Friday, May 17, 2013

Souza Lima; O Fin

Monday we were back to work.  Keola and company had a fantastic program at the Conservatory Souza Lima, a very good music school in Sao Paulo.  First, the talented musicians played a set of chorinho music for us.  Chorinho ("little lament") music pre-dates Samba, and has a very fun Brazilian feel.  Then Keola and co gave a demonstration and lecture for the music student on Hawaiian music.  The students were extremely engaged in the program, and asked a lot of great questions about the intricacies of Hawaiian music.  Keola spoke movingly about music's power to connect and to heal.

Then the music students joined them on stage and jammed together through some Hawaiian and Brazilian songs.  The students took cue from Keola and began improve-ing through the set.  The whole endeavor was one of the better cultural interactions from the tour.  And interestingly, I noticed a sign on the wall for Berklee College of Music in Boston.  Conservatory Souza Lima has a connection with the Boston music conservatory, and some of their top students receive scholarship to attend Berklee.  A nice bit of academic exchange!

After a little break, we headed over to Danna’s apartment, where we were hosted for dinner at her place.  After eating out all month, it was very nice to have a lil home hospitality.  Danna and her husband had been posted in Sierra Leone, and had some incredible African masks and statues.  We were joined by the PD officer Katie, who had been with us in Curitiba and Porto Alegre.  It turned out to be a small PD world, as Danna had seen the documentary about American Voices’ work in Iraq, Camp Unity.  Apparently, her mother is friends with one of our board members, and he had given her the DVD.

After diner, Keola and Moana took a taxi back to the hotel, while Jeff and I decided to make a last night out of it.  We were to an AMAZING samba club called O Do Bogordo.  The modest place had some absolutely incredible samba music. The band included a guitar, a cavaquino (Brazilian ukulele), trombone and percussion.  The singer, a beautiful black woman with a big afro, belted out the samba tunes.  The whole place was dancing and singing.  Dancing in ways that I am not remotely capable.  I had a great time watching swaying hips move in unimaginable ways.  The club was really one of the highlights of the tour.  We danced until almost 3am, and ended our last  night in style!

The last day sadly came.  We had one last program, at a binational center for Access students.  The Access program is an English scholarship program sponsored by the Embassy and Consulates for disadvantaged youth, and is a great bit of public diplomacy.  Keola and co gave one last workshop on Hawaiian culture and music, and Moana gave the kiddies on last interactive demonstration of hula, which they loved.  Moana was also challenged to a samba dance throwdown by one of the students, which she happily picked up the gauntlet. It was a really special way to end the tour, getting to connect with youth on a real cultural level.  I always enjoyed hearing what the kids (or audiences) knew of Hawaii (surf, Elvis, hula) and seeing how much deeper they came to understand Hawaiian culture after the program.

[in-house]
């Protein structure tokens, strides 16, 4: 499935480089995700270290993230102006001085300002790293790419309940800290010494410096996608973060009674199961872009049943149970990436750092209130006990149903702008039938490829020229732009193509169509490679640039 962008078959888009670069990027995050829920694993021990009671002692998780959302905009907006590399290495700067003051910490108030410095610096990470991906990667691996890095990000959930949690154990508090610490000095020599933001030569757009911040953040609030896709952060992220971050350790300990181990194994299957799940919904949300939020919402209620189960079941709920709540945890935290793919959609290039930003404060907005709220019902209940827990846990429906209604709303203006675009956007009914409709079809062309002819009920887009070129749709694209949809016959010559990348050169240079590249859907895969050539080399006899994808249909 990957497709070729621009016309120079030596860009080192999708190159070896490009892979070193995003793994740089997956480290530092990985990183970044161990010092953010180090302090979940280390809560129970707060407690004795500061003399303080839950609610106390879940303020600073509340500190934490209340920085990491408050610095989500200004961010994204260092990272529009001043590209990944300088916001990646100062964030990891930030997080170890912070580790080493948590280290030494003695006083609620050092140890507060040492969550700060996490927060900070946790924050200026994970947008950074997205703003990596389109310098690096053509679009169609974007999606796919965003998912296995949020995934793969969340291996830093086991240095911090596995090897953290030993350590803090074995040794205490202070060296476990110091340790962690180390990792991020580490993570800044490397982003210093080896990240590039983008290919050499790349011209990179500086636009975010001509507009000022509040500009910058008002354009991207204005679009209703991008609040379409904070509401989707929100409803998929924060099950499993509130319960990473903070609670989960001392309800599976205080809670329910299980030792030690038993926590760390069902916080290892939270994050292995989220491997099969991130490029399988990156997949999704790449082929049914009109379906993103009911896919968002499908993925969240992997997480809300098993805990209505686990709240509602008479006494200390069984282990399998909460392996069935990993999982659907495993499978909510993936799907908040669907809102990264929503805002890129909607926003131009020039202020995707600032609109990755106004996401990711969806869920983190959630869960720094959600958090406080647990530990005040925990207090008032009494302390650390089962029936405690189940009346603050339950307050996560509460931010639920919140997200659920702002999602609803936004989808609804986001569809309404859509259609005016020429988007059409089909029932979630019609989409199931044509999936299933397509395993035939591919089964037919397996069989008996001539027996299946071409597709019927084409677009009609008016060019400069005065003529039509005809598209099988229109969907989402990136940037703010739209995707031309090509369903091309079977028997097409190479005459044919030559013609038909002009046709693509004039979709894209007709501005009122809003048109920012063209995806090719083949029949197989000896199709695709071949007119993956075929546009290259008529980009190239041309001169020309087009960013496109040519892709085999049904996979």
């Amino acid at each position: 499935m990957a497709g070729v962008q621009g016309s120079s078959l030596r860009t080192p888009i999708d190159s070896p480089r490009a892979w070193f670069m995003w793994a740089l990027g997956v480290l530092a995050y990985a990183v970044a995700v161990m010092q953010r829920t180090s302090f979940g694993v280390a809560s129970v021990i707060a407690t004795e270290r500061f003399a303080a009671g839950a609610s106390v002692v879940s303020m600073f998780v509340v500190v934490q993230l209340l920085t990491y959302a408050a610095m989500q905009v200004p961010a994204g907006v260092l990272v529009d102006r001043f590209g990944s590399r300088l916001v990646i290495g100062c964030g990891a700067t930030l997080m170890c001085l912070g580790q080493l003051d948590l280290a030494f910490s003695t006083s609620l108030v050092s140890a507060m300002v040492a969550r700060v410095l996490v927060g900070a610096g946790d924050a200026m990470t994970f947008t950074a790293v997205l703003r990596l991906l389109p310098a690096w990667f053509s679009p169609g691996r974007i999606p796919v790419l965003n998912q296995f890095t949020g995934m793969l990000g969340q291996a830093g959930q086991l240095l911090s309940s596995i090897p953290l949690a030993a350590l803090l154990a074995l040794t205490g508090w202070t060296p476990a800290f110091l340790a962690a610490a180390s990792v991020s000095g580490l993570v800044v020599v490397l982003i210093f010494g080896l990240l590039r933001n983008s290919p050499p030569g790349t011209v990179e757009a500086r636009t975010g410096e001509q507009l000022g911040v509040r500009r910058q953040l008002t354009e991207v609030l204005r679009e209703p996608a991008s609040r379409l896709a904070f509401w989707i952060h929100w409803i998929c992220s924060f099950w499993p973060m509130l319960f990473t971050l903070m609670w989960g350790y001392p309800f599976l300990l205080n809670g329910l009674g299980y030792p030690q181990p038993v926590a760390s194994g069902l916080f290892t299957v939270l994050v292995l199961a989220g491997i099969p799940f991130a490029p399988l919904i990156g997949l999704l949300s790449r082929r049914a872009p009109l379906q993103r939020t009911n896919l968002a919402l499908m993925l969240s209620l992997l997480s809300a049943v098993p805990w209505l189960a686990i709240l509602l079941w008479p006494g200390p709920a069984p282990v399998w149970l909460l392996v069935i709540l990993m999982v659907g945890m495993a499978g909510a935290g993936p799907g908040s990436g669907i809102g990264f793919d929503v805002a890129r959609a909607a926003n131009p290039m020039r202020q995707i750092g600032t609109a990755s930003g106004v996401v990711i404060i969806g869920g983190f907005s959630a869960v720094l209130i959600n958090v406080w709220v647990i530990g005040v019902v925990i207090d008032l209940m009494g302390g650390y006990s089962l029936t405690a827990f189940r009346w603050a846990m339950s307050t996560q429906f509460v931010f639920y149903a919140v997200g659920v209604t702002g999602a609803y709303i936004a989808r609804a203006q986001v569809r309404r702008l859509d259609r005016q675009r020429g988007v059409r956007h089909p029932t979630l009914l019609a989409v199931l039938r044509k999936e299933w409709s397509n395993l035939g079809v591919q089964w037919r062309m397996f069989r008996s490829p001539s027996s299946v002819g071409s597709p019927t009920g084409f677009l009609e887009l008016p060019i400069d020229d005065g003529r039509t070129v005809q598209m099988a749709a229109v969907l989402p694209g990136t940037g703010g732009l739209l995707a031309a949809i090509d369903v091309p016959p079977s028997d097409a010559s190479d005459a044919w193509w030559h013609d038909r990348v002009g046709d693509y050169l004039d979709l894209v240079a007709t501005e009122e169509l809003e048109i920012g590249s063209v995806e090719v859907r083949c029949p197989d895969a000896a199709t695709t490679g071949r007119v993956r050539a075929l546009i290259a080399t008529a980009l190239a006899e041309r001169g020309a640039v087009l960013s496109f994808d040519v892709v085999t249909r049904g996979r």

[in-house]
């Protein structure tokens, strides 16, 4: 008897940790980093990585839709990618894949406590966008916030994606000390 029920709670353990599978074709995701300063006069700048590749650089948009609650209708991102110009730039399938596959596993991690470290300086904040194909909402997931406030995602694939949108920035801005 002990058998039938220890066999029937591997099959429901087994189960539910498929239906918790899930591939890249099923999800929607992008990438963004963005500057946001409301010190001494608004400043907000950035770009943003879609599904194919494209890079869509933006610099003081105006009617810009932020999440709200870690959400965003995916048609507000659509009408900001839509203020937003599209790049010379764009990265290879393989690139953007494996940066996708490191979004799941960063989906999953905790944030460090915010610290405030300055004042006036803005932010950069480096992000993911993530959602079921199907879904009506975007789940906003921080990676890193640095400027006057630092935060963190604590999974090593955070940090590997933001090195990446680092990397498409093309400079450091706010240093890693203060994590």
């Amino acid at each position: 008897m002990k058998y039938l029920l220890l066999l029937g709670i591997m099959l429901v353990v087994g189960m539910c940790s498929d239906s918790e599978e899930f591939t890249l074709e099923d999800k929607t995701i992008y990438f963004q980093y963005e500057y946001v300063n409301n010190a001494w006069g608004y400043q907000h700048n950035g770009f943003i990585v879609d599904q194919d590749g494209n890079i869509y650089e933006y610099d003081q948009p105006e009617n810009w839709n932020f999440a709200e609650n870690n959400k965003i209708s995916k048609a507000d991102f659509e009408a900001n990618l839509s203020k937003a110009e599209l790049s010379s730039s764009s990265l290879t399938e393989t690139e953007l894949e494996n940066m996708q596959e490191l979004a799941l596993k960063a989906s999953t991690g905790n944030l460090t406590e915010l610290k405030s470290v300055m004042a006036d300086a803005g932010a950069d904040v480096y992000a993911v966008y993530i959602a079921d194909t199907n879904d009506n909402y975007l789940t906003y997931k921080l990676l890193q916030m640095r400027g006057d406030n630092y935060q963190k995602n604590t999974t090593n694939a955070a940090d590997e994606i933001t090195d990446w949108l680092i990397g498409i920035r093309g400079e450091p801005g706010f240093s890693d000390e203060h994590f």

We drove through the evening Sao Paulo traffic, and I sadly bade goodbye to Keola, Moana and Jeff as they checked in and left for their flight.  Mama hen never likes saying goodbye.  Really, between the Dellas and Keola and co, I have been so incredibly lucky to get to accompany two phenomenally talented groups of cultural ambassadors on two incredible public diplomacy adventures.  I have been able to witness, on the ground, the power that public diplomacy at its purest- connecting people to people through music and culturel to see the two-way exchange, in witnessing how both audience and performers are affected by the experience.  It is a stirring reminder of why we do what we do. 

After a month of touring Brazil, from north to south, Keola, Moana and Jeff are returning home to their beautiful Hawaiian islands.  During their American Music Abroad adventure, Keola and co shared the richness and beauty of Hawaiian music and culture with a fascinated Brazilian audience.  And they taught the Samba Nation the intricate joy of Hula.  On the tour, Keola often spoke of the “Spirit of Aloha,” and its deeper meaning.  The Spirit of Aloha is the spirit of kindness and compassion, that ephemeral light that we carry in the calabash that holds our souls.  All along their journey the ensemble shared their Aloha with so many new Brazilian friends. 

I know will see Keola, Moana and Jeff again, they are like family now.  Just like I continue to pass in and out of the Dellas' orbit.  I will visit them someday in Hawaii, and in some form or fashion, will game out some Hawaiian public, cultural and gastrodipliomacy while visiting..  Until then, journey on Keola, Moana and Jeff.   Godspeed on your return to the beautiful islands you call home.  Mahalo (thank you) for teaching me so much about your unique culture and rich history.  Thank you for sharing your Aloha- that essence of compassion and kindness, with me on this journey.

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